Despite the contraction in academic opportunities at many U.S. public research universities, thousands of European postdoctoral students come to the United States each year, drawn by the excellence of U.S. research institutions and universities, career opportunities, and an entrepreneurial culture that tolerates failure and rewards risk taking. Across the Atlantic, funding agencies both at the EU and member-state level offer a variety of research opportunities to postdoctoral students from the United States. Germany’s Alexander von Humboldt Foundation, for example, awards roughly eighty fellowships a year to the best early career and more established U.S. scientists and scholars to pursue research in Germany. To encourage even more mobility across the Atlantic, in July 2012 the NSF and the European Commission announced an agreement to provide NSF-funded early career U.S. scientists with the opportunity to collaborate with European scientists supported through awards from the European Research Council.

In addition to bottom-up scientific collaboration, the United States pursues numerous official scientific dialogues, both with individual European states and with Europe-wide institutions. The United States has completed and/or implemented bilateral scientific cooperation agreements with seventeen member states or acceding member states of the EU, as well as a separate bilateral S&T agreement with the EU. The United States also participates in three joint U.S.-EU task forces or working groups on energy, biotechnology research, and measures to combat antimicrobial resistance.3

Mirroring the dense web of bottom-up scientific collaboration is an extensive transatlantic network of (national and sub-national) government agencies, think tanks, technical and scientific associations, and other NGOs engaged in policy dialogue across the Atlantic. The latter include both geopolitically focused NGOs, such as the German Marshall Fund and the Atlantic Council, and technical NGOs with deep functional expertise in a given area, such as the World Resources Institute. The topics of transatlantic exchanges have broadened considerably over the last three decades, as reflected both in the agendas of official summits as well as the projects and activities of leading transatlantic NGOs.

The ambitious and sometimes curious expansion of the transatlantic policy agenda has not, however, fully integrated science and technology cooperation or expertise in a systematic way. In part, the continued marginalization of science in the transatlantic agenda is a historical legacy. During the Cold War, with the exception of exchanges on nuclear risks and arms control, geopolitical and security concerns largely pushed science and technology cooperation to the margins of “soft” or “cultural” transatlantic diplomacy. Though the world has changed fundamentally, transatlantic policy dialogues, both government-led and nongovernmental, continue to be heavy on “high politics” and thin on actual scientific expertise. There are some exceptions, as seen in transatlantic dialogues on climate change and energy. For the most part, however, the nongovernmental transatlantic policy community essentially duplicates the “high politics” bias of government agencies.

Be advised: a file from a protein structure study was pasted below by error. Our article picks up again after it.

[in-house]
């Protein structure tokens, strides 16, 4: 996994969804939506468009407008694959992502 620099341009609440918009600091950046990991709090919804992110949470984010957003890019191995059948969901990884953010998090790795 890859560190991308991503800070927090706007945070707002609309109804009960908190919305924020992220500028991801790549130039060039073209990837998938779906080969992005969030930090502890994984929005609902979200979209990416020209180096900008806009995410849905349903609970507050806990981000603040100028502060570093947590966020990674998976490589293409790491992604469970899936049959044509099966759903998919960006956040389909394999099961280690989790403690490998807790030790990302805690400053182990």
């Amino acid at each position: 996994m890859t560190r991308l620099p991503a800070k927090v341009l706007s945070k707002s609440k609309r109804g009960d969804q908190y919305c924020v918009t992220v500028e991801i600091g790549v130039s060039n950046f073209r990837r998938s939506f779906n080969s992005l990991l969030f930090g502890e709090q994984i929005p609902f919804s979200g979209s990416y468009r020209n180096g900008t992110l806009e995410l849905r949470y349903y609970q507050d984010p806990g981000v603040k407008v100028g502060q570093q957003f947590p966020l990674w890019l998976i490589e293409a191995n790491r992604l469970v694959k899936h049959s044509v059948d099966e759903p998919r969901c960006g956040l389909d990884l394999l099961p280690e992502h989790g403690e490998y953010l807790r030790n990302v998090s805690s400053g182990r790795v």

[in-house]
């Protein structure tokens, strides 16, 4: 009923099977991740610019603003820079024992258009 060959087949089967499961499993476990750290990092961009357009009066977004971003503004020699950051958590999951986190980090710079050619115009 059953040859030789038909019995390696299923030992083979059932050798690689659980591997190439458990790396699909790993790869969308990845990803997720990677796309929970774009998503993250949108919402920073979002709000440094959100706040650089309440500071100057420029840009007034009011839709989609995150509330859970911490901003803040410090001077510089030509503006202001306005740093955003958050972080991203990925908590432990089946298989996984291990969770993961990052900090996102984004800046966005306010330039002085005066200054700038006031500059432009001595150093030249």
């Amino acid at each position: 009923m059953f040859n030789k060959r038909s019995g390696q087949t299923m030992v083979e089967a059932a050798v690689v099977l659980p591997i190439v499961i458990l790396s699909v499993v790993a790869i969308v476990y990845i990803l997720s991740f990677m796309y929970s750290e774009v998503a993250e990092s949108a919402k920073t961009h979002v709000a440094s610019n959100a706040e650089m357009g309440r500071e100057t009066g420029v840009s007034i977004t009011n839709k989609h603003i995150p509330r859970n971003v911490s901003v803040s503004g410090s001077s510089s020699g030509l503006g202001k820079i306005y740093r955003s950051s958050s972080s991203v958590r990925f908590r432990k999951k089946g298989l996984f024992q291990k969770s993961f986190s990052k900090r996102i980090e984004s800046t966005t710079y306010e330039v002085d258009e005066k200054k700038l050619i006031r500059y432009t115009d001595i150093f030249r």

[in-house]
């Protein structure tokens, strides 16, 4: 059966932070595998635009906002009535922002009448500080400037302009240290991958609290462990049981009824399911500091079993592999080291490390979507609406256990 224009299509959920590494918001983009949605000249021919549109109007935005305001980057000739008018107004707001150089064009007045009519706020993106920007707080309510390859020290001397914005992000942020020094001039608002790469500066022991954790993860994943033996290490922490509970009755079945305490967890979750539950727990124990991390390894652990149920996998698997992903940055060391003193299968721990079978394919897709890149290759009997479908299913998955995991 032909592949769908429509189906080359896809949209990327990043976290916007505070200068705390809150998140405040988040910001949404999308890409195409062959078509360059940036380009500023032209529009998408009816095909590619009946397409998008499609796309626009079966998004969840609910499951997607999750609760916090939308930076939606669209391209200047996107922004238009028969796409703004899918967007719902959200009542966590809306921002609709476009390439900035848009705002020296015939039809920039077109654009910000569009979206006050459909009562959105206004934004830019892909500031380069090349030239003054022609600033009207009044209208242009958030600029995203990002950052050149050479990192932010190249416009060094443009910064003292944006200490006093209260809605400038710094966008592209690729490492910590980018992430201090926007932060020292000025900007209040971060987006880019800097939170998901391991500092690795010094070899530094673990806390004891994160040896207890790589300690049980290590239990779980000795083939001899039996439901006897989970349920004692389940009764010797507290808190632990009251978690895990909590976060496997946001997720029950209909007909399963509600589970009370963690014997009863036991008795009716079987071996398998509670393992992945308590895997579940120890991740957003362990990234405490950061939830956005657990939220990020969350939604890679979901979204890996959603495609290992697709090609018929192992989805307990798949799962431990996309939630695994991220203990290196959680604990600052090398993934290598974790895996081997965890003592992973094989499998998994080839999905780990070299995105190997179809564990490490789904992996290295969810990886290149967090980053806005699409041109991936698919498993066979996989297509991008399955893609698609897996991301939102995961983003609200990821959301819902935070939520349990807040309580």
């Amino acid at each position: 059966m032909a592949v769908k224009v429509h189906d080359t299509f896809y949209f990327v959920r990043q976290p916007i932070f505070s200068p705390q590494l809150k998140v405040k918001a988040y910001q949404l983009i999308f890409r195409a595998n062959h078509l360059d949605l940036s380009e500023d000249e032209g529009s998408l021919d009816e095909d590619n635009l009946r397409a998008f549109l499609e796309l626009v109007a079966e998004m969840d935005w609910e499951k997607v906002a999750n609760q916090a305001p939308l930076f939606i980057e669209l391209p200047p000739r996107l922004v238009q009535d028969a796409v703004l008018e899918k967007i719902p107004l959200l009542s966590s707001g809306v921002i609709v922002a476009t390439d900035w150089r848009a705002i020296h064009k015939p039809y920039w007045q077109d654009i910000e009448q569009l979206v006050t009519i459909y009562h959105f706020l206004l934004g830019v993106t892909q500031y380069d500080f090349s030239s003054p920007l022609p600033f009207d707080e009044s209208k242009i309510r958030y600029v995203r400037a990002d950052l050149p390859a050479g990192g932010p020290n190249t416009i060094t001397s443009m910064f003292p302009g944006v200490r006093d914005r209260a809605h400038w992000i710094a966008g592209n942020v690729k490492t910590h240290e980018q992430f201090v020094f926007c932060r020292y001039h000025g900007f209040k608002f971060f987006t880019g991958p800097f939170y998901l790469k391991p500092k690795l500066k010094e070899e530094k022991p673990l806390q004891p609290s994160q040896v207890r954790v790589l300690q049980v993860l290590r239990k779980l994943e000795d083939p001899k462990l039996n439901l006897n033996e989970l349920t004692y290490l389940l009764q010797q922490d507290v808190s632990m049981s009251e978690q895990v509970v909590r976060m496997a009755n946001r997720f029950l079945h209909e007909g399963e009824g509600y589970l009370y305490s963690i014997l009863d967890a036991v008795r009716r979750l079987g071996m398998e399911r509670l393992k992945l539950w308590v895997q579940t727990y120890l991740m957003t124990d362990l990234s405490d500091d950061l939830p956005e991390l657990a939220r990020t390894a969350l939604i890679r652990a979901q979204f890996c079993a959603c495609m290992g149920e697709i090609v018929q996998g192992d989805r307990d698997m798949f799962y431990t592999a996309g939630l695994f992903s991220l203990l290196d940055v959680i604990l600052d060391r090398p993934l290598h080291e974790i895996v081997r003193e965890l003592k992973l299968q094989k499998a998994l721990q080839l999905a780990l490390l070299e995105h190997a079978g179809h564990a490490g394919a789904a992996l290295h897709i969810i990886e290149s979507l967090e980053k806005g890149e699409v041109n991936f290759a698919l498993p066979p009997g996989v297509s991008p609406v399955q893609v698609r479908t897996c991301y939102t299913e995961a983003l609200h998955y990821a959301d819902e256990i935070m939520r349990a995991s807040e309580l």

The fixation on an increasingly daunting and grand geopolitical agenda means ignoring issue areas with substantial S&T contact where U.S.-European cooperation could deliver successful and mutually beneficial outcomes.

For example, both the United States and Europe must plan for the effects of extreme storm events and rising sea levels, as well as the other related social and economic effects of climate change. The Netherlands has introduced multiple, world-class technical and policy innovations in the areas of flood mitigation, storm water modeling, and integrated river basin management. An integrated, transatlantic dialogue involving government agencies at the national and sub-national level; geopolitically and technically focused NGOs; and universities, companies, associations, and individual researchers, could help determine which of these innovations could be successfully transferred to the environmental, political, and legal landscape of Louisiana or other threatened regions.